Heterogeneous preferences and new innovation cycles in mature industries: the camera industry 1955-1974
The paper examines the innovation dynamics of the mature camera market between 1955 and 1974. This highlights the importance of heterogeneous preferences in determining industry structure. By recognising and accommodating consumer heterogeneity, new firms engaged in radical product and process innovation and overcame the first-mover advantages of dominant firms. The case raises important issues for our understanding of industry life cycles. First, a number of innovation cycles are possible over the life cycle. Second, new rounds of entry, exist and market shake-out can occur, with new, innovative entrants displacing old firms. If the new firms are in developing countries then a shift in global production occurs. Third, a basic tenet of Porterian competitive advantage is overturned because success is based on innovation not wage-cost advantages. Fourth, market structure can change, the industry dividing into a number of market niches that contain distinct user groups. Fifth, incremental modular innovations may be adopted by some user groups but not by others. Consequently, incremental product innovations may be adopted in low-priced goods but not in high-priced goods.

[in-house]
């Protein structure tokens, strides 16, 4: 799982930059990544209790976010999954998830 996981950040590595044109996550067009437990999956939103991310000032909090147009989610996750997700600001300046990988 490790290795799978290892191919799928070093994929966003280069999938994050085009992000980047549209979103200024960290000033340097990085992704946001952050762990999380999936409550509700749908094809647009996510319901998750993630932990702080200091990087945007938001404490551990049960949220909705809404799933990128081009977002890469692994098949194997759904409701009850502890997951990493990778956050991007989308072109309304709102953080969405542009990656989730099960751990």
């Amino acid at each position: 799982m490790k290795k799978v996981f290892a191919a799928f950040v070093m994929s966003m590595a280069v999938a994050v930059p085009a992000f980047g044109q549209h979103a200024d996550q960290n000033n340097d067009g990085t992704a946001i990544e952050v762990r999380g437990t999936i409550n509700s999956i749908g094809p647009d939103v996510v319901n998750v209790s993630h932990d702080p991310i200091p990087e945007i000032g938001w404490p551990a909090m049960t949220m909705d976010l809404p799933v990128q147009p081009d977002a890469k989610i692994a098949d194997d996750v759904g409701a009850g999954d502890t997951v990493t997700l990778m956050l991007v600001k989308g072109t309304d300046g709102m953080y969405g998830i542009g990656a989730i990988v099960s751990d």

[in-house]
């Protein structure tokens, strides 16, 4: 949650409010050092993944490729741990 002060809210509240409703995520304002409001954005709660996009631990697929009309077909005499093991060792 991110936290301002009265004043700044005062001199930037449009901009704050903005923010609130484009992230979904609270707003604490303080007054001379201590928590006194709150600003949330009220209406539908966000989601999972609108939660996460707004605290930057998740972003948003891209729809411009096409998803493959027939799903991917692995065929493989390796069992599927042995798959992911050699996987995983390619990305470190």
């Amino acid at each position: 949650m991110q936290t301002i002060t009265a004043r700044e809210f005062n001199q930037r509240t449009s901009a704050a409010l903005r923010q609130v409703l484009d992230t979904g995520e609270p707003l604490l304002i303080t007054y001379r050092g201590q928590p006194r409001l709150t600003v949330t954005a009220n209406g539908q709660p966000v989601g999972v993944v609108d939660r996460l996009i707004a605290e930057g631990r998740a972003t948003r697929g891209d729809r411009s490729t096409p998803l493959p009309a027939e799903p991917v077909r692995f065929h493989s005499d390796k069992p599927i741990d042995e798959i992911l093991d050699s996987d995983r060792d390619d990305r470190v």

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- Terry Baker, 1997. "Quality-adjusted price indexes for portable computers," Applied Economics, Taylor & Francis Journals, vol. 29(9), pages 1115-1123.
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